The HINDU Notes – 05th February 2020 - VISION

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Wednesday, February 05, 2020

The HINDU Notes – 05th February 2020

📰 No decision yet on pan-India NRC, Minister tells Parliament

During NPR, no verification of citizenship or document collection: Nityanand Rai

•The government informed the Lok Sabha on Tuesday that till now it “has not taken any decision to prepare National Register of Citizens (NRC) at the national level.”

•Minister of State for Home Nityanand Rai was responding to a question by Lok Janshakti Party’s (LJP) Chandan Singh and Telengana Rashtra Samithi’s (TRS) Nama Nageswara Rao on whether the government had any plans to introduce the NRC all over the country.

•While replying to another question, Mr. Rai said the “government is in discussion with the States having concerns in regard to the preparation of National Population Register (NPR)”.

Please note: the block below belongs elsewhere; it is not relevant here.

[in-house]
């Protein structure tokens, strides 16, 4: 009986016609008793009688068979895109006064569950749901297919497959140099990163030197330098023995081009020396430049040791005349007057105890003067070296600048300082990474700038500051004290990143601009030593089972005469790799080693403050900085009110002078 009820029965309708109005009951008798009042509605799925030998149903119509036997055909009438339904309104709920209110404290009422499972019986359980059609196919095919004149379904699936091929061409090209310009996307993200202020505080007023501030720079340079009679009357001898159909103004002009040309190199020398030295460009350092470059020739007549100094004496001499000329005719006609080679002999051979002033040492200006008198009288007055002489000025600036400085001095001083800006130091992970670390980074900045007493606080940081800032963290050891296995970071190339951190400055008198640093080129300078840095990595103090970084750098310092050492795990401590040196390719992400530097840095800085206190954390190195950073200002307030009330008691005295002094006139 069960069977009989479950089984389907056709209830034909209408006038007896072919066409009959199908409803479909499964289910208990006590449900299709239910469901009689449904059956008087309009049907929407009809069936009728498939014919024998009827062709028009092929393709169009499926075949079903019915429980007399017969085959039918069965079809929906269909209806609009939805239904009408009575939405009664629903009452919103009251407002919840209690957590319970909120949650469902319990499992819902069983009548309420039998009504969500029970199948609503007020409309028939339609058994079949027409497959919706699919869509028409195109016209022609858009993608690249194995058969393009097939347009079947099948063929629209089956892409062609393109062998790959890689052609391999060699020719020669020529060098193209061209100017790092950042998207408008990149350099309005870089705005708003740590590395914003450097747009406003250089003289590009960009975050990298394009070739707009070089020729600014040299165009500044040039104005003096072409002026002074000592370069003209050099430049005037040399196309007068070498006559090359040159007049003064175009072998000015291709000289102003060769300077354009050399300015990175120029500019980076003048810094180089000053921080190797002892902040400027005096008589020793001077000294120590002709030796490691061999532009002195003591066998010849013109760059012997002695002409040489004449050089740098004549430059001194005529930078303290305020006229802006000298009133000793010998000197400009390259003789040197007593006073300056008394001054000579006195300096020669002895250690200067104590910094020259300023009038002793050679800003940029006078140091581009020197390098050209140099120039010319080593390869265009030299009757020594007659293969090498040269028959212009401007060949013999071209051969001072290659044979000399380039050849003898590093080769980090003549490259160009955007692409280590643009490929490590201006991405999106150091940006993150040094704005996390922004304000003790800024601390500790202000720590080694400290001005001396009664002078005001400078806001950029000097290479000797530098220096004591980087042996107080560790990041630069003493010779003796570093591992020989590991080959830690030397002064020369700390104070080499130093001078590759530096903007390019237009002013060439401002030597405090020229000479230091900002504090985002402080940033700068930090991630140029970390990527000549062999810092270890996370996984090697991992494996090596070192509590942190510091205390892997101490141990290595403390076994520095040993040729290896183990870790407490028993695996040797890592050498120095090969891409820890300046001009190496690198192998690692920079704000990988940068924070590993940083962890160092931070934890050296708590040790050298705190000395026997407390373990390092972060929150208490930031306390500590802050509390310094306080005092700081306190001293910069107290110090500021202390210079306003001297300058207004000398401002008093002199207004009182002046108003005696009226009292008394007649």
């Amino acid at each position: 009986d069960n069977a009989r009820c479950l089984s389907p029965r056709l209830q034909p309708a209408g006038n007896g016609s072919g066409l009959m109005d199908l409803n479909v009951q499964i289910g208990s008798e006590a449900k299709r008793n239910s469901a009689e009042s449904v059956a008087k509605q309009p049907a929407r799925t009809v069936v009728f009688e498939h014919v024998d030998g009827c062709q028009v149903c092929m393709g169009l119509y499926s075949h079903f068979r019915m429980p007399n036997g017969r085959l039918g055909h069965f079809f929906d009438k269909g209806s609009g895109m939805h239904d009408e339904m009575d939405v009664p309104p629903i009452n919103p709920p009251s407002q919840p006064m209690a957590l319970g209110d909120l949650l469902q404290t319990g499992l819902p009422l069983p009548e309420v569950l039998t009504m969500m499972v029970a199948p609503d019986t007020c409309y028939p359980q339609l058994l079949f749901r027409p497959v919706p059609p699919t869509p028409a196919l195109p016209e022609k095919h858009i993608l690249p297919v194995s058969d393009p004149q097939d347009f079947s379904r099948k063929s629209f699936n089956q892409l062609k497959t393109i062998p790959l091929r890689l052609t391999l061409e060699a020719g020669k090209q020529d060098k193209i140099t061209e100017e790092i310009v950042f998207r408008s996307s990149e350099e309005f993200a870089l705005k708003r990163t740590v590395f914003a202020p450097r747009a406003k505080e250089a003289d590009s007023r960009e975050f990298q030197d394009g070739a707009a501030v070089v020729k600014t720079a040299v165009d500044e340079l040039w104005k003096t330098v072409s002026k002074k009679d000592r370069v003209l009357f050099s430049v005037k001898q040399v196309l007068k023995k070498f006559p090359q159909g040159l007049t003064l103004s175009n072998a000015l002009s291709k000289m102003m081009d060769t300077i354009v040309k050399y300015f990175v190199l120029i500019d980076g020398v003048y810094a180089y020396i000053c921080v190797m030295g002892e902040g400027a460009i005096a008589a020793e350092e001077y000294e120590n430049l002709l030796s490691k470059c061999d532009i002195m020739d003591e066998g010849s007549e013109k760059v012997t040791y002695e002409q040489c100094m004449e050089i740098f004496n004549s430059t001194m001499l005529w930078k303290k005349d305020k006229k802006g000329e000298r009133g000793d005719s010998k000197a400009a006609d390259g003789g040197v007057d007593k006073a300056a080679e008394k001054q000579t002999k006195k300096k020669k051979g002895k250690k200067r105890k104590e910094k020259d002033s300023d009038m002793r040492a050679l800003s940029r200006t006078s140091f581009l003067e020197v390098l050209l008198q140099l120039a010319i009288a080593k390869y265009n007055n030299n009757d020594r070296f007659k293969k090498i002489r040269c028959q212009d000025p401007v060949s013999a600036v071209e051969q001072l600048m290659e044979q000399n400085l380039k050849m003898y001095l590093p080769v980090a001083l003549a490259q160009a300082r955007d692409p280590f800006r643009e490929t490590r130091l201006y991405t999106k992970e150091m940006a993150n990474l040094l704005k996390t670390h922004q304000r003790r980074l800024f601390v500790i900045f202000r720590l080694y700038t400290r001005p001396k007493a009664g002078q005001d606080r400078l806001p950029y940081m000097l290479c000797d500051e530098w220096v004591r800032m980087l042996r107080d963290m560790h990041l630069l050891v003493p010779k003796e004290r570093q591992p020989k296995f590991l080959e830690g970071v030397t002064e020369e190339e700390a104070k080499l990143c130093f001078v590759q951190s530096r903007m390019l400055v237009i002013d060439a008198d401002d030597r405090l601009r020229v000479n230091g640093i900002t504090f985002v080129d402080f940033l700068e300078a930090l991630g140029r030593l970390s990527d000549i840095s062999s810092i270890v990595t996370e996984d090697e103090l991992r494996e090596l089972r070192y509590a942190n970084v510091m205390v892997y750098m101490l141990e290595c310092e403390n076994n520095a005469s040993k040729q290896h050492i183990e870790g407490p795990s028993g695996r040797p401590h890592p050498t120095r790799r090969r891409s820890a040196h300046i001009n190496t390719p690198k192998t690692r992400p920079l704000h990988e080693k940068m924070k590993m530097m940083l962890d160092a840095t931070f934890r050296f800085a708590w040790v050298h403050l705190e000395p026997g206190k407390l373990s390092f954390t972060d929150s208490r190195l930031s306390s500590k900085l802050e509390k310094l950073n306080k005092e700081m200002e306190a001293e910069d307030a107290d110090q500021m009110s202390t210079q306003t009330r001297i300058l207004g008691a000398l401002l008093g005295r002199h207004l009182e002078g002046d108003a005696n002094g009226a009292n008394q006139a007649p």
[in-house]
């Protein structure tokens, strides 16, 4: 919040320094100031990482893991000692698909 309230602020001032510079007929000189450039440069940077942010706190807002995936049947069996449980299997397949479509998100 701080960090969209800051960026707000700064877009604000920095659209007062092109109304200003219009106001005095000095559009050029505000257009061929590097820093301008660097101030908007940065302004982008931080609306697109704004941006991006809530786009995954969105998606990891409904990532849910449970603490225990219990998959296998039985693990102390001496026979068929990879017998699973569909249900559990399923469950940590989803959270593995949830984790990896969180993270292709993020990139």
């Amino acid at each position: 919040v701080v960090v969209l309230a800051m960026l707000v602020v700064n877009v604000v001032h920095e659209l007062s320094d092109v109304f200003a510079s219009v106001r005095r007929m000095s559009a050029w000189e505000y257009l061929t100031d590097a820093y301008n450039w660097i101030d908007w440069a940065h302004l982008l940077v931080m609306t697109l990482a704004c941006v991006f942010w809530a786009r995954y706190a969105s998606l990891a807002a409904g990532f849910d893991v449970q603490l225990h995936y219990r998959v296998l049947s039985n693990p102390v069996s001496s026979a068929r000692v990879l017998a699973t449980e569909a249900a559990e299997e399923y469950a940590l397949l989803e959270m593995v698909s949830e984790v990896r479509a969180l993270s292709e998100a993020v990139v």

•Mr. Rai said in a written reply that “during the exercise of updation of NPR, no verification is done to find individuals whose citizenship is doubtful”.

•Several Opposition-ruled States have vociferously opposed the NPR, slated to begin from April 1 onwards along with the decennial Census. According to the Citizenship Rules, 2003, the NPR is the first step towards the compilation of the NRC.

Form not finalised

•The NPR form is yet to be finalised and notified but the trial form last year collected details from 30 lakh respondents on 21 parameters, including the place of birth of father and mother and the last place of residence.

•On December 9 last year, Union Home Minister Amit Shah had told Parliament that “there is no need to create a background for NRC; we are clear that NRC ought to be done in this country, our manifesto is the background.”